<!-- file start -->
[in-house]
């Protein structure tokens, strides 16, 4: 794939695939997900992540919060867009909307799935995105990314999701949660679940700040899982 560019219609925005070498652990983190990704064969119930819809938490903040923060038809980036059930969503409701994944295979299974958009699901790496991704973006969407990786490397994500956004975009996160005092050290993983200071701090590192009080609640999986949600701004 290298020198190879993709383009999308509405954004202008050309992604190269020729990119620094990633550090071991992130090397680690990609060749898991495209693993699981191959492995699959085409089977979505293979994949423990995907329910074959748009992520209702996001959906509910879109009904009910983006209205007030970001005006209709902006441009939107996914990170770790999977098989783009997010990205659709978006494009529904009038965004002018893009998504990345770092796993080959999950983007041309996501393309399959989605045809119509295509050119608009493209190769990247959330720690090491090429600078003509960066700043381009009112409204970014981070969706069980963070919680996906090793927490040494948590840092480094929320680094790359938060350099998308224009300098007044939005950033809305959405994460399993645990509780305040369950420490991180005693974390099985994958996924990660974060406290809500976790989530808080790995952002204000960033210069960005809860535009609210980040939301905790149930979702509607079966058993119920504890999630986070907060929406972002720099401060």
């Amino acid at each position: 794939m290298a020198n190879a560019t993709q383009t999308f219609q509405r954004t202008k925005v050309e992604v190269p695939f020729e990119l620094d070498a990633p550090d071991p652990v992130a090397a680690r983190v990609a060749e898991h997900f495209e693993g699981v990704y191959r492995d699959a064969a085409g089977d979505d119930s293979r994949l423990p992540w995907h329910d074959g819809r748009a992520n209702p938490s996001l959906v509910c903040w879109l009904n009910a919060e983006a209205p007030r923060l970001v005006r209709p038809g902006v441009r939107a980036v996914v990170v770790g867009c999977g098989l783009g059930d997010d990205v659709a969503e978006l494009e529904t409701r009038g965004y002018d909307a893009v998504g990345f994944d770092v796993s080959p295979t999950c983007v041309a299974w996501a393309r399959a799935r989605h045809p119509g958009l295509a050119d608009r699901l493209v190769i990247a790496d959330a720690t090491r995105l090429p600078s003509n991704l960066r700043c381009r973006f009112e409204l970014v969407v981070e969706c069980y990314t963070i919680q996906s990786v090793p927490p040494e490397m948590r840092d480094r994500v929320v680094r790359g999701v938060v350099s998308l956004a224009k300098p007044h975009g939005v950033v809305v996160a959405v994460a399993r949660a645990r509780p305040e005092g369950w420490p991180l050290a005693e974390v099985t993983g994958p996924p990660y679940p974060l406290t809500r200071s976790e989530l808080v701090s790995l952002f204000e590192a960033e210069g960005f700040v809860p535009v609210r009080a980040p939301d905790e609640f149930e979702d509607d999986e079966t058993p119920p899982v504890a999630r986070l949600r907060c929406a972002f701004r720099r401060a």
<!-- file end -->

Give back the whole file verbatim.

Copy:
[in-house]
């Protein structure tokens, strides 16, 4: 794939695939997900992540919060867009909307799935995105990314999701949660679940700040899982 560019219609925005070498652990983190990704064969119930819809938490903040923060038809980036059930969503409701994944295979299974958009699901790496991704973006969407990786490397994500956004975009996160005092050290993983200071701090590192009080609640999986949600701004 290298020198190879993709383009999308509405954004202008050309992604190269020729990119620094990633550090071991992130090397680690990609060749898991495209693993699981191959492995699959085409089977979505293979994949423990995907329910074959748009992520209702996001959906509910879109009904009910983006209205007030970001005006209709902006441009939107996914990170770790999977098989783009997010990205659709978006494009529904009038965004002018893009998504990345770092796993080959999950983007041309996501393309399959989605045809119509295509050119608009493209190769990247959330720690090491090429600078003509960066700043381009009112409204970014981070969706069980963070919680996906090793927490040494948590840092480094929320680094790359938060350099998308224009300098007044939005950033809305959405994460399993645990509780305040369950420490991180005693974390099985994958996924990660974060406290809500976790989530808080790995952002204000960033210069960005809860535009609210980040939301905790149930979702509607079966058993119920504890999630986070907060929406972002720099401060």
């Amino acid at each position: 794939m290298a020198n190879a560019t993709q383009t999308f219609q509405r954004t202008k925005v050309e992604v190269p695939f020729e990119l620094d070498a990633p550090d071991p652990v992130a090397a680690r983190v990609a060749e898991h997900f495209e693993g699981v990704y191959r492995d699959a064969a085409g089977d979505d119930s293979r994949l423990p992540w995907h329910d074959g819809r748009a992520n209702p938490s996001l959906v509910c903040w879109l009904n009910a919060e983006a209205p007030r923060l970001v005006r209709p038809g902006v441009r939107a980036v996914v990170v770790g867009c999977g098989l783009g059930d997010d990205v659709a969503e978006l494009e529904t409701r009038g965004y002018d909307a893009v998504g990345f994944d770092v796993s080959p295979t999950c983007v041309a299974w996501a393309r399959a799935r989605h045809p119509g958009l295509a050119d608009r699901l493209v190769i990247a790496d959330a720690t090491r995105l090429p600078s003509n991704l960066r700043c381009r973006f009112e409204l970014v969407v981070e969706c069980y990314t963070i919680q996906s990786v090793p927490p040494e490397m948590r840092d480094r994500v929320v680094r790359g999701v938060v350099s998308l956004a224009k300098p007044h975009g939005v950033v809305v996160a959405v994460a399993r949660a645990r509780p305040e005092g369950w420490p991180l050290a005693e974390v099985t993983g994958p996924p990660y679940p974060l406290t809500r200071s976790e989530l808080v701090s790995l952002f204000e590192a960033e210069g960005f700040v809860p535009v609210r009080a980040p939301d905790e609640f149930e979702d509607d999986e079966t058993p119920p899982v504890a999630r986070l949600r907060c929406a972002f701004r720099r401060a």